What Is a Corporate Inversion?
A corporate inversion—also called a tax inversion—is a process by which companies, primarily based in the U.S., relocate operations overseas to reduce their income tax burden. Companies who receive a significant portion of income from foreign sources may employ corporate inversion as a strategy because the foreign income is being taxed both abroad and in the country of incorporation. Companies undertaking a corporate inversion usually select a country which has a lower tax rate than their home country.
- Corporate inversion, also known as tax inversion, involves a domestic company moving its headquarters or base of operations overseas.
- The destination company will have a lower tax rate and usually a more favorable regulatory environment than the domestic country, thus lowering the corporation's effective tax rate on a net basis.
- While legal, the practice has come under fire as a loophole that artificially lowers corporate taxes and keeps U.S. dollars overseas.
What Is Corporate Inversion?
How Corporate Inversions Work
Corporate inversion is one of the many strategies companies employ to reduce their tax burden. A company can reincorporate abroad by having a foreign company purchase its current operations. The foreign company then owns the assets and the old corporation is dissolved. The business, while remaining the same in its daily activities, is now domiciled effectively in the new country. Companies may also buy or merge with a foreign business and use that entity as their new headquarters. Despite the new corporate structure, it is not uncommon for the U.S. operations of the company to continue and for jobs and business lines to remain unchanged.
From a profitability and competitiveness standpoint, corporate inversions represent a smart business move because they lower the tax burden on a company's operations. However, this is not to say that corporate inversions are cost-free. When a company goes through a corporate inversion, it ends up contributing less taxes to the nation where it was originally founded. This, of course, lowers the revenue the government has for services. Many critics of corporate inversions point out that companies often benefit from broader societal factors, such as a well educated workforce, but quickly look for ways to avoid or minimize contributions as soon as they have other options.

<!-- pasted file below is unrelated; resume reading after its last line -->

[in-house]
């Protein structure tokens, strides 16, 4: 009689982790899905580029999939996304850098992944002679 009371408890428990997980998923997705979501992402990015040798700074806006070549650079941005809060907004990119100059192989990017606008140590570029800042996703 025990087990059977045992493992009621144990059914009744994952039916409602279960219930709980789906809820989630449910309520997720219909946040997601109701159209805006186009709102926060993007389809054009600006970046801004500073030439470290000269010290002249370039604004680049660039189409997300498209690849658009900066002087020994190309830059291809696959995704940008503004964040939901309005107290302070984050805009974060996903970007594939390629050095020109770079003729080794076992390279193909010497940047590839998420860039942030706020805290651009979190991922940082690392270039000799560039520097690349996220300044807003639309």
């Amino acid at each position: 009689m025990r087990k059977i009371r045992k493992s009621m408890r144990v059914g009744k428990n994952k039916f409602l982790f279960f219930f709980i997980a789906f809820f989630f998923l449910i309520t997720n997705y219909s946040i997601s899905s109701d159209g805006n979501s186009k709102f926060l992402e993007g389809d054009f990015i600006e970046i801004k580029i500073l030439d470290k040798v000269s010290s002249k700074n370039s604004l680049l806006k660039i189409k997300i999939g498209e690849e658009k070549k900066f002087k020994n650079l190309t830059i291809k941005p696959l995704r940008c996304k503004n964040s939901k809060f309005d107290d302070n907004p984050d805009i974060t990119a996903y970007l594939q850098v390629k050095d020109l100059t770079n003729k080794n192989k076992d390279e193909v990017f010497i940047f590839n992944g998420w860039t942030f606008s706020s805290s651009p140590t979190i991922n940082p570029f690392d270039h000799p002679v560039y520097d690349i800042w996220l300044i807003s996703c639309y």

Example of a Corporate Inversion
For example, consider a manufacturing company that incorporated itself in the United States in the 1950s. For years, most of its revenue came from U.S. sales, but recently, the percentage of foreign sales has increased. Income from abroad is taxed in the United States, and U.S. tax credits do not cover all taxes which the company must pay elsewhere. As the percentage of sales coming from foreign operations grows relative to domestic operations, the company pays more in U.S. taxes because of where it is domiciled. In addition, its U.S. income is taxed at a high domestic rate.
If the business incorporates abroad, it can bypass paying higher U.S. taxes on income not generated in the United States. The company would advance to a corporate inversion to achieve this aim. There are other potential advantages to corporate inversions, including the possibility of more attractive financing options, but the primary benefit is no longer having to pay U.S. taxes on foreign income.
Criticism of Corporate Inversions
Corporate inversion is a legal strategy and is not considered tax evasion as long as it does not involve misrepresenting information on a tax return or undertaking illegal activities to hide profits. However, there has been controversy surrounding the ethics of the companies that opt for corporate inversions. Many U.S. companies have been called out for leaving the country, as with Burger King's move to Canada in 2014 through a merger with the Canadian coffee and doughnut chain, Tim Hortons.
The controversy came to a head in 2015, when Pfizer Inc. announced it would move to Ireland as part of a merger with Allergan PLC, setting up one of the largest ever corporate inversions. This announcement was met by widespread outrage in political circles and new rules were set by the U.S. Department of the Treasury and the Internal Revenue Service that made the deal—and most large corporate inversions—much less attractive. In 2016, Pfizer Inc. called the deal off.
A year later, the Tax Cuts and Jobs Act of 2017 addressed much of the tax disparity that was driving corporate inversions, slowing the use of this tax strategy. As of 2020, the new U.S. corporate tax rate has put corporate inversion on the back burner for multinationals calling the U.S. home. The practice remains legal and corporate inversions can still take place, but the strategy is not as popular as it was in the previous two decades when the tax savings were more significant.